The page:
By Father Gabe Costa
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The other day, a talk-show host on a local all-sports radio show made a comment to the effect that, while the Yankees presently “own” New York, this was not always the case. In the past, he said, New York had been a “National League” city.
At first blush, it would seem that the league which had the New York team with the most fans would determine which league New Yorkers preferred.
This got me thinking if there was any way to indicate precisely when “The Big Apple” was indeed dominated by fans of the Senior Circuit, and when American League followers (read: Yankees) were in the majority.
In this first of two columns dedicated to looking into this question, I will take an approach which is both subjective and qualitative. I will take a look at both temporal (historical) and spatial (geographical) aspects of this issue. In my follow-up piece, I will look at some objectively measurable quantities (victories, attendance figures, head-to-head competitions, etc.) and hopefully — when all is said and done — the reader will arrive at a plausible conclusion.
To begin, the year 1903 saw the first time that three teams played within the five boroughs which now comprise New York City. The Giants, Yankees (also known as the Highlanders) and the Dodgers (also called the Robins and the Superbas) all vied for local fans. John McGraw ruled his Jints with an iron hand and won a number of pennants and a World Championship (1905).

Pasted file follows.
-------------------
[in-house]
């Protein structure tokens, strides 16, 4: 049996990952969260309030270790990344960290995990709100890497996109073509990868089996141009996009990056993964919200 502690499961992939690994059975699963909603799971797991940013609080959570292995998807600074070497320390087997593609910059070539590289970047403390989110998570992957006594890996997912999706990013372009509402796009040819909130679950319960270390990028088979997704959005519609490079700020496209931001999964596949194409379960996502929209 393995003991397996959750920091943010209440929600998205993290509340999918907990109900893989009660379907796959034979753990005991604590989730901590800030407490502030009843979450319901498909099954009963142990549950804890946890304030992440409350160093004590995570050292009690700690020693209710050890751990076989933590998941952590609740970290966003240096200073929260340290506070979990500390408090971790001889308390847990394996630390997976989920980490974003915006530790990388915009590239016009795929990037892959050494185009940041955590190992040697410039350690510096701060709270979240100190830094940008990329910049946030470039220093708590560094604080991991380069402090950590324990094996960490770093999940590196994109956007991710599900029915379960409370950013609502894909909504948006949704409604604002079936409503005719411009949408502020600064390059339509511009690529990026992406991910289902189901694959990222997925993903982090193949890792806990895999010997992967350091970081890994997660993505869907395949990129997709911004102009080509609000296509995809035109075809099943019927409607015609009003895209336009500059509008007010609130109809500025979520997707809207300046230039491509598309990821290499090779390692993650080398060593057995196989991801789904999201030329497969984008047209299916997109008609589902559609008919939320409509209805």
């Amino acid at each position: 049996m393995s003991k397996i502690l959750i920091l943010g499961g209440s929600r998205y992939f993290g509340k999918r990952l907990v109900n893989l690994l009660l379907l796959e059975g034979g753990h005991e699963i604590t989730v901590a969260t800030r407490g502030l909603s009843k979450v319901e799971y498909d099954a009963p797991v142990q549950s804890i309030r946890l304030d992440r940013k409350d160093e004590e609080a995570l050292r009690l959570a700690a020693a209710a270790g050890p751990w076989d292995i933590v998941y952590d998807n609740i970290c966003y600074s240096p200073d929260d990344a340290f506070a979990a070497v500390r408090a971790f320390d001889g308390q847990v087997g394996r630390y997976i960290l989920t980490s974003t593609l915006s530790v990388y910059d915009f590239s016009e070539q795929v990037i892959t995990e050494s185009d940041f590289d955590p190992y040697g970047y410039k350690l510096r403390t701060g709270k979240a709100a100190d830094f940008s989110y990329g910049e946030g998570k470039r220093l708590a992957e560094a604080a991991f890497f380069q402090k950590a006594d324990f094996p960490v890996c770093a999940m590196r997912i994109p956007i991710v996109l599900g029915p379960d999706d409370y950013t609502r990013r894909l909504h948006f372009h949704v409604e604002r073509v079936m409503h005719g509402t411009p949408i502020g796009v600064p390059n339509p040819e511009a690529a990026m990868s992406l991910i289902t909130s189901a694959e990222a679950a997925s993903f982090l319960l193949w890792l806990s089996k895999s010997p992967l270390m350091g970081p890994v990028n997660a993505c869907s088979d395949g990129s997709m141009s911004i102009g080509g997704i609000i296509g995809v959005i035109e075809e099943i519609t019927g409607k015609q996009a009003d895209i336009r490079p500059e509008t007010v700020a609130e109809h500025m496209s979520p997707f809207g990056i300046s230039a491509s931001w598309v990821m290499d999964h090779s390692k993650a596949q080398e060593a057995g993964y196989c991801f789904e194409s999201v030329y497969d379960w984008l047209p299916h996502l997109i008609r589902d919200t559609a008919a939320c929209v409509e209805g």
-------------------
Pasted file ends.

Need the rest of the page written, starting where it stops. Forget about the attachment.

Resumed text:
Whether the Dodgers (one pennant) or the Yankees (no pennants) were the second-favorite team in town is immaterial. The New York Giants ruled New York. From 1903 until 1919, New York was a National League City.
In 1920 Babe Ruth arrived. In 1925, Lou Gehrig started to play, and he didn’t miss a game for a decade-and-a-half. And in 1936, Joe DiMaggio came aboard, and would lead the Yankees to four straight titles. Even with the likes of Carl Hubbell and Mel Ott, from 1920 untill 1939 New York was an American League City.
From 1940 through the late 1950s, the three New York teams dominated postseason play, especially the Dodgers and the Yankees. The Bombers were nearly unbeatable in October. And heated debates on street corners in Manhattan, the Bronx and Brooklyn (Staten Island and Queens, too!) about the three New York City center fielders — Willie, Mickey and The Duke — were reflective of the passion New Yorkers had for baseball. During this period, one is tempted to say that New Yorkers were really aligned with their boroughs, giving the National League a 2-1 edge over the Junior Circuit.